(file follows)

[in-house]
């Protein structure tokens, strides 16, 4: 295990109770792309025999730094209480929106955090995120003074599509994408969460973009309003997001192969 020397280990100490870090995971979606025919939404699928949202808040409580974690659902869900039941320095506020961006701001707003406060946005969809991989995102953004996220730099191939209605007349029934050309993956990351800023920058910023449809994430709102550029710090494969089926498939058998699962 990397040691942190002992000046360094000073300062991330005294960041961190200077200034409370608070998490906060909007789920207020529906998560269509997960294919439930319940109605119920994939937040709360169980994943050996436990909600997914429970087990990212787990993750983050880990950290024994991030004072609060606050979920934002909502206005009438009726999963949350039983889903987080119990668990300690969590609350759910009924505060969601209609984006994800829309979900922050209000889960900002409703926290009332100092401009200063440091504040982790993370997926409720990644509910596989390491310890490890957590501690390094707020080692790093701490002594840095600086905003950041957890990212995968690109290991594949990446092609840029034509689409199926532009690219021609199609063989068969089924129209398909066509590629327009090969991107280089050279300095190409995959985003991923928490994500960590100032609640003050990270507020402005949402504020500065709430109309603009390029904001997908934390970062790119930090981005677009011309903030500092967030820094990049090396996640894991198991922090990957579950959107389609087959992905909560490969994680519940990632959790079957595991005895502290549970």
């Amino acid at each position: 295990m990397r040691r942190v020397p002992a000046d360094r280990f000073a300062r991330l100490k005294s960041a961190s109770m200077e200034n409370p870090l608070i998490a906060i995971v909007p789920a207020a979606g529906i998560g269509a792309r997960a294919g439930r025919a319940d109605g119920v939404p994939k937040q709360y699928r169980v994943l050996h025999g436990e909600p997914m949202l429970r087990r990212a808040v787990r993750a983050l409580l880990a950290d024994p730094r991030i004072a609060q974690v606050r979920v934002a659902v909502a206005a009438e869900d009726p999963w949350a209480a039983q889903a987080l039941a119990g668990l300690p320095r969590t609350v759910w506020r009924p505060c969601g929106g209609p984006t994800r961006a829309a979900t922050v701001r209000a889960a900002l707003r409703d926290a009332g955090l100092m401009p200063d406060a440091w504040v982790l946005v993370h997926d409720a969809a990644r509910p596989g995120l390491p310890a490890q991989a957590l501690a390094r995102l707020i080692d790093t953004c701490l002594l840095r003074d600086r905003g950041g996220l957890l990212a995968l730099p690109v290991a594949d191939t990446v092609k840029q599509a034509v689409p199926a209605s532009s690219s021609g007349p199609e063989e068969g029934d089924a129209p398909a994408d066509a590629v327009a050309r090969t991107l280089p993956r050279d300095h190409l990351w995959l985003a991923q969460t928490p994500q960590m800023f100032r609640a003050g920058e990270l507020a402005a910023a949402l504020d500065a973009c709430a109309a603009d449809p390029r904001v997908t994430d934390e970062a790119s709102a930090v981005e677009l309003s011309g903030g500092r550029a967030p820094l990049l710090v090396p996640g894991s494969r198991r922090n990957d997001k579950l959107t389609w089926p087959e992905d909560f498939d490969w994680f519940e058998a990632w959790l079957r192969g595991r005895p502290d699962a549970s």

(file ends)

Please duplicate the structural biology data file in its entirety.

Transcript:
[in-house]
């Protein structure tokens, strides 16, 4: 295990109770792309025999730094209480929106955090995120003074599509994408969460973009309003997001192969 020397280990100490870090995971979606025919939404699928949202808040409580974690659902869900039941320095506020961006701001707003406060946005969809991989995102953004996220730099191939209605007349029934050309993956990351800023920058910023449809994430709102550029710090494969089926498939058998699962 990397040691942190002992000046360094000073300062991330005294960041961190200077200034409370608070998490906060909007789920207020529906998560269509997960294919439930319940109605119920994939937040709360169980994943050996436990909600997914429970087990990212787990993750983050880990950290024994991030004072609060606050979920934002909502206005009438009726999963949350039983889903987080119990668990300690969590609350759910009924505060969601209609984006994800829309979900922050209000889960900002409703926290009332100092401009200063440091504040982790993370997926409720990644509910596989390491310890490890957590501690390094707020080692790093701490002594840095600086905003950041957890990212995968690109290991594949990446092609840029034509689409199926532009690219021609199609063989068969089924129209398909066509590629327009090969991107280089050279300095190409995959985003991923928490994500960590100032609640003050990270507020402005949402504020500065709430109309603009390029904001997908934390970062790119930090981005677009011309903030500092967030820094990049090396996640894991198991922090990957579950959107389609087959992905909560490969994680519940990632959790079957595991005895502290549970």
């Amino acid at each position: 295990m990397r040691r942190v020397p002992a000046d360094r280990f000073a300062r991330l100490k005294s960041a961190s109770m200077e200034n409370p870090l608070i998490a906060i995971v909007p789920a207020a979606g529906i998560g269509a792309r997960a294919g439930r025919a319940d109605g119920v939404p994939k937040q709360y699928r169980v994943l050996h025999g436990e909600p997914m949202l429970r087990r990212a808040v787990r993750a983050l409580l880990a950290d024994p730094r991030i004072a609060q974690v606050r979920v934002a659902v909502a206005a009438e869900d009726p999963w949350a209480a039983q889903a987080l039941a119990g668990l300690p320095r969590t609350v759910w506020r009924p505060c969601g929106g209609p984006t994800r961006a829309a979900t922050v701001r209000a889960a900002l707003r409703d926290a009332g955090l100092m401009p200063d406060a440091w504040v982790l946005v993370h997926d409720a969809a990644r509910p596989g995120l390491p310890a490890q991989a957590l501690a390094r995102l707020i080692d790093t953004c701490l002594l840095r003074d600086r905003g950041g996220l957890l990212a995968l730099p690109v290991a594949d191939t990446v092609k840029q599509a034509v689409p199926a209605s532009s690219s021609g007349p199609e063989e068969g029934d089924a129209p398909a994408d066509a590629v327009a050309r090969t991107l280089p993956r050279d300095h190409l990351w995959l985003a991923q969460t928490p994500q960590m800023f100032r609640a003050g920058e990270l507020a402005a910023a949402l504020d500065a973009c709430a109309a603009d449809p390029r904001v997908t994430d934390e970062a790119s709102a930090v981005e677009l309003s011309g903030g500092r550029a967030p820094l990049l710090v090396p996640g894991s494969r198991r922090n990957d997001k579950l959107t389609w089926p087959e992905d909560f498939d490969w994680f519940e058998a990632w959790l079957r192969g595991r005895p502290d699962a549970s």